The socially, psychologically, and biologically toxic dimension of everyday ecocide, we argue, is veiled by ideologies that perpetuate, in Val Plumwood’s terms, the “logic of colonization,” whereby the backgrounding, homogenization, and instrumentalization of a “nature” deemed to lie somewhere “over yonder” has been intertwined historically with sundry forms of social domination, notably on the basis of gender, race, and class.42 These interconnections are especially stark in the case of those colonial historical geographies, where the disappearance of endemic species was (and sometimes remains) entangled with the dispossession of the peoples of First Nations. Fine-grained stories of spatiotemporally specific geographies of extinction, such as those told so effectively in this issue, can help to counter the logic of colonization and bring everyday ecocide into view. For the particular multispecies communities that they concern, they could potentially also feed into the creation of ritual practices of resistant and/or penitential mourning, enabling a collective grieving process oriented toward activating ecosocial transformation.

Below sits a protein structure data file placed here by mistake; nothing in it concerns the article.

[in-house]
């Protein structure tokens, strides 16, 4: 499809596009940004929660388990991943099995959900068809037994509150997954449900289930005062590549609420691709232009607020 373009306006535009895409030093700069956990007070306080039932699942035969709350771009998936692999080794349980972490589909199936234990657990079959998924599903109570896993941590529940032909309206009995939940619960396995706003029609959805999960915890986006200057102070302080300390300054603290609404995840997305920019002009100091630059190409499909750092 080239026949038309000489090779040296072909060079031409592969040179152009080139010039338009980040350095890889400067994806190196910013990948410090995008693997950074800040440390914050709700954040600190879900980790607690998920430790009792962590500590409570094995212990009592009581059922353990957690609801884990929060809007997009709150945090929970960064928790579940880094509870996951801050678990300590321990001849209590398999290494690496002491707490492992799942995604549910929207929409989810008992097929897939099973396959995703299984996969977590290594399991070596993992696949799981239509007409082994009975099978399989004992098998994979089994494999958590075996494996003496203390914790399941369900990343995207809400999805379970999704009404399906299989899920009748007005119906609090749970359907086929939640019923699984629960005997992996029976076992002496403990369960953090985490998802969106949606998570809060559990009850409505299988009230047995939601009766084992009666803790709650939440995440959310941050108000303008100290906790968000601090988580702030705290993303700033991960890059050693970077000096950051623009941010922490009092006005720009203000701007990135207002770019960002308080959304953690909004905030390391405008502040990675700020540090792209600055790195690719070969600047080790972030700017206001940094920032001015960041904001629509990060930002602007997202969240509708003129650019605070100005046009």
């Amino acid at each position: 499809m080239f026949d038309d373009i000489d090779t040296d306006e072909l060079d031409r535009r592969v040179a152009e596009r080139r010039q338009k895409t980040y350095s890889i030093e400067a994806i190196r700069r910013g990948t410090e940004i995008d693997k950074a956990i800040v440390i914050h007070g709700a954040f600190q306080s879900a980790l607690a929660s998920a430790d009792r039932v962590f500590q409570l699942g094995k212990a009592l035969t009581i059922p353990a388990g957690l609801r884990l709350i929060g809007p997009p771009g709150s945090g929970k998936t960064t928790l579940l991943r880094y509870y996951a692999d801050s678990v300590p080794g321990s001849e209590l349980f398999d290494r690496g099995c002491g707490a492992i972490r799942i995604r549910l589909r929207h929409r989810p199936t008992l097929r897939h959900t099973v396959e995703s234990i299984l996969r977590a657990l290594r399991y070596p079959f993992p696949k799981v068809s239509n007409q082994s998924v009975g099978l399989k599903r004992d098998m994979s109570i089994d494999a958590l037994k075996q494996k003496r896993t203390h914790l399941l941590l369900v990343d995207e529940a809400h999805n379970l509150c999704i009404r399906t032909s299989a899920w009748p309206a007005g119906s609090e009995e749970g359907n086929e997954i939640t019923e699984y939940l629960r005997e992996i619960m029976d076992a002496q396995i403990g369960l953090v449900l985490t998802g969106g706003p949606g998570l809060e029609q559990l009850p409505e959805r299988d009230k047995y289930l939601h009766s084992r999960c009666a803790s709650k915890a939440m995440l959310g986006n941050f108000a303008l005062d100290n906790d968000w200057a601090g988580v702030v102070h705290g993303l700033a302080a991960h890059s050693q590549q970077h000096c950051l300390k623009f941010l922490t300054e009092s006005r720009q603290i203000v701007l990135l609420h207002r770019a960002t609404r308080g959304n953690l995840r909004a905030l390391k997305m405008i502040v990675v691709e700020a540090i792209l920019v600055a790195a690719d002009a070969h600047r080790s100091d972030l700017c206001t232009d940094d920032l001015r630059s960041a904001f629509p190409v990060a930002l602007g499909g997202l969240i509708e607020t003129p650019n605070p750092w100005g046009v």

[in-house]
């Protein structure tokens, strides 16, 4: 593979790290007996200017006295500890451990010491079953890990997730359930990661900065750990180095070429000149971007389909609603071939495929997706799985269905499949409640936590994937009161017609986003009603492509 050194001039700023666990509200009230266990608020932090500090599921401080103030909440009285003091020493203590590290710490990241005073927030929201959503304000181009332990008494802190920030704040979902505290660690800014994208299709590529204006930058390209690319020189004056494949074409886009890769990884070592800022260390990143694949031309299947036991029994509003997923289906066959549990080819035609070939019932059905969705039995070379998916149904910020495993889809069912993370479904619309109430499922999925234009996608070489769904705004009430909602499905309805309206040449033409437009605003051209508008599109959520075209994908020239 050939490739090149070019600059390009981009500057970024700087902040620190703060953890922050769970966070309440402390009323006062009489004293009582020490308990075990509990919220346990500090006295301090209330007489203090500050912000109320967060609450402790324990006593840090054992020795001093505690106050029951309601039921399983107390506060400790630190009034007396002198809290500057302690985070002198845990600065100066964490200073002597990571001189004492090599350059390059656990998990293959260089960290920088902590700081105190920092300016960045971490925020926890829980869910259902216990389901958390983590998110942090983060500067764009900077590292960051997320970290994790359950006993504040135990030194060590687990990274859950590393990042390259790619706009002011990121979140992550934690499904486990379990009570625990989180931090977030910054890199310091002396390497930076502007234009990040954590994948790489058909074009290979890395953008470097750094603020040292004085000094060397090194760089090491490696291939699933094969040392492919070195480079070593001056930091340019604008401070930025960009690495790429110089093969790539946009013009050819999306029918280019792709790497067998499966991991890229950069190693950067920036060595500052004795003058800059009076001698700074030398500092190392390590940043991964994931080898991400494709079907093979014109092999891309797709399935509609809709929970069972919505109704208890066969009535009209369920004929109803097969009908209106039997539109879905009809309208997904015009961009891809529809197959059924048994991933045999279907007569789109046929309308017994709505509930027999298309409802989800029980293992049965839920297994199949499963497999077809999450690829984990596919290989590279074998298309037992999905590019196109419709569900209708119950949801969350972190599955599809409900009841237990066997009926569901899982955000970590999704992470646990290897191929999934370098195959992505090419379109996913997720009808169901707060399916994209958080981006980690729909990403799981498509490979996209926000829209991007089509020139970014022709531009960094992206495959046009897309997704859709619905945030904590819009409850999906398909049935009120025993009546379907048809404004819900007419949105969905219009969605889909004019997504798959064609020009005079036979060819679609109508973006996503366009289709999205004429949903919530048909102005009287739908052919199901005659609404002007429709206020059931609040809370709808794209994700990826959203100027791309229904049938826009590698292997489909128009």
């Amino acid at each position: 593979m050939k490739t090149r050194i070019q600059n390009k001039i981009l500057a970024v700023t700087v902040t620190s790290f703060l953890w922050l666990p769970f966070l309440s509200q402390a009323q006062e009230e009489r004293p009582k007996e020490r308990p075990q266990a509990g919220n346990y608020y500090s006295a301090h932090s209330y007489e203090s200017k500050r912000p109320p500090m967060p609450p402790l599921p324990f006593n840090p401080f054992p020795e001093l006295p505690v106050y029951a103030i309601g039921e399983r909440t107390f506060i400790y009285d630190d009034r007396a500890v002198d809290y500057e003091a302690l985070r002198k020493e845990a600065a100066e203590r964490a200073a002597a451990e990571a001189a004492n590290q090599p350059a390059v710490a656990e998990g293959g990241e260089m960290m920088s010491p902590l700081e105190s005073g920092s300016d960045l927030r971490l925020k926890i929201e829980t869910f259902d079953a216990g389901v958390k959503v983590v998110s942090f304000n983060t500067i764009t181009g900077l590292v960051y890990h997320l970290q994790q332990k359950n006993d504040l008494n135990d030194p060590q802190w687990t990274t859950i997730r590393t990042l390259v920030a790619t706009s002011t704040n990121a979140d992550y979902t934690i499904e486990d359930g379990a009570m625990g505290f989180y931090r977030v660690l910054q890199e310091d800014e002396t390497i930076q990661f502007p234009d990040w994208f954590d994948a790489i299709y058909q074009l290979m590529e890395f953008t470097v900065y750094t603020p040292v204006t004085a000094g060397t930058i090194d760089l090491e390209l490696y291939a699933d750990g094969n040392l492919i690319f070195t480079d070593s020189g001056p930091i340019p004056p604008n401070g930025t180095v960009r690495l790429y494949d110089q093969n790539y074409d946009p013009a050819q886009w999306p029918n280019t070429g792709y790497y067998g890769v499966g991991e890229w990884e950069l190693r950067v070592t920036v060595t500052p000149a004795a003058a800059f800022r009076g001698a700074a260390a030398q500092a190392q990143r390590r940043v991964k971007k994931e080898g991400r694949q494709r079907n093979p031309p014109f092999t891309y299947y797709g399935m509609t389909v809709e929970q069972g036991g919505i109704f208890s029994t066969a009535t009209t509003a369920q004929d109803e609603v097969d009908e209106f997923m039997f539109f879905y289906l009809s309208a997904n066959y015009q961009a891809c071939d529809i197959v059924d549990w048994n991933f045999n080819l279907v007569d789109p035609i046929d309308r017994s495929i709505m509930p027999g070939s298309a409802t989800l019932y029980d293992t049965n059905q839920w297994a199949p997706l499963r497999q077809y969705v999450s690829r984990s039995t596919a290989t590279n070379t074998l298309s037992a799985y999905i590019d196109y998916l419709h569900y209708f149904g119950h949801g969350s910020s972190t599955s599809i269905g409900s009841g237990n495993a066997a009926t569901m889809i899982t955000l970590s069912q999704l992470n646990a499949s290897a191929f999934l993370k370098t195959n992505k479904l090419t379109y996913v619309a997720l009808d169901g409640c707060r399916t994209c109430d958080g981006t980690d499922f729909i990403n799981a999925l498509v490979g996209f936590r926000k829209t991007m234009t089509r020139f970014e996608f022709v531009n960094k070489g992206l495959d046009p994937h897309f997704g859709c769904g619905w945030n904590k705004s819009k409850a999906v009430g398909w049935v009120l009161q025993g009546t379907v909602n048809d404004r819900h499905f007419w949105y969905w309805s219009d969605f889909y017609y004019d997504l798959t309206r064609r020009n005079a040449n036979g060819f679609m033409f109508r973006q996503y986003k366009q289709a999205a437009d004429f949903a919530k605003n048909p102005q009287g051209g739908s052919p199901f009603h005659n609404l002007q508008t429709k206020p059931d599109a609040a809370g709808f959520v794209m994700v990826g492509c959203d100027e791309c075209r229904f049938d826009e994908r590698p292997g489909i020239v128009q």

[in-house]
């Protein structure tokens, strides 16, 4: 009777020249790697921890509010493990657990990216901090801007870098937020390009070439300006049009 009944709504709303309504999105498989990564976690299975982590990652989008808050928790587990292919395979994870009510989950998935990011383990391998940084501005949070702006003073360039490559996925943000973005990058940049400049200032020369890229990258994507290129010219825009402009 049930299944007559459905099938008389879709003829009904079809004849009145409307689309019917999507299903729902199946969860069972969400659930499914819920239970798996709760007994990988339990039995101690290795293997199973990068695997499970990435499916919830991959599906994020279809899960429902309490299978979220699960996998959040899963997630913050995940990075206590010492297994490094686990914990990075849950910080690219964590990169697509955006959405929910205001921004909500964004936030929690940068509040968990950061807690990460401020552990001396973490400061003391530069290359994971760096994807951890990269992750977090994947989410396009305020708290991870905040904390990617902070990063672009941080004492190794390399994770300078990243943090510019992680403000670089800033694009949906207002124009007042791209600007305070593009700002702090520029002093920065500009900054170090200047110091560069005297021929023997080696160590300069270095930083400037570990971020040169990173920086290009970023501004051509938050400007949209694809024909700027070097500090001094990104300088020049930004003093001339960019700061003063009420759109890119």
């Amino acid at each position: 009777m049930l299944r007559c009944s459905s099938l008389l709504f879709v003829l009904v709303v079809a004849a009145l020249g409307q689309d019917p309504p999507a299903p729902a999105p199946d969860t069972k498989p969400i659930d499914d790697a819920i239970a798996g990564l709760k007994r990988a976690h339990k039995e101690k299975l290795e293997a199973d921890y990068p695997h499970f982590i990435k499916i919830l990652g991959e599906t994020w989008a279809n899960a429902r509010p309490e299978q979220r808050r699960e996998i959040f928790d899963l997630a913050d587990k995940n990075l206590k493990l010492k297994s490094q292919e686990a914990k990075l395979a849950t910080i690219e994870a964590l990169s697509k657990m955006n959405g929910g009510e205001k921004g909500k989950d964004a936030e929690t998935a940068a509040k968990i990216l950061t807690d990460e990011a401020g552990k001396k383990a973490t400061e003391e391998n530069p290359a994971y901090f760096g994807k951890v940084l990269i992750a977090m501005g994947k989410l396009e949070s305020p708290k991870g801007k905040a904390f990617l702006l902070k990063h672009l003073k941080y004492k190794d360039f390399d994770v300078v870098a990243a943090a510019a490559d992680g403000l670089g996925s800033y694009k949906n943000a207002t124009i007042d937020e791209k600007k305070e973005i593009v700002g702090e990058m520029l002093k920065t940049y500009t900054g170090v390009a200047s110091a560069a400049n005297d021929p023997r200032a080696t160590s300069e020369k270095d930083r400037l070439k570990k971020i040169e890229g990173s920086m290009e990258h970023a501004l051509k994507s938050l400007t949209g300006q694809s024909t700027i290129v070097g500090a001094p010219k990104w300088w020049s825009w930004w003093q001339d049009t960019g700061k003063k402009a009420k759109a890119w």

Having pondered extinction from a range of perspectives, including the very long-range view of deep time, we conclude by bringing things closer to home, so to speak, and to matters of countervailing action. New attitudes toward dietary consumption are clearly important in this context, along with small everyday gestures that bear signs of hope.
By some chance, two of the authors, Kate and Owain, live in the same small rural village in southwest England, while Linda resides in Australia. The village is set in a classic English farmed lowland landscape—which is alluringly beautiful and chimes perfectly with notions of rural idyll. But these landscapes are also landscapes of loss and rapid decline of biodiversity. The loss of traditional pastures, ancient woodlands, heathlands, species-rich hedgerows, ponds, and much more is related to industrial agriculture, development and generic, degrading pollution. One form of bio-decline has been marked in the populations of many farmland bird species (both resident and migratory), which are estimated to have declined by 56 percent between 1970 and 2015.43 This is not simply a matter of statistics. It is a matter of specific sensory and cultural loss. For example, the village would once have rung with the summer calls of cuckoos. They have long gone.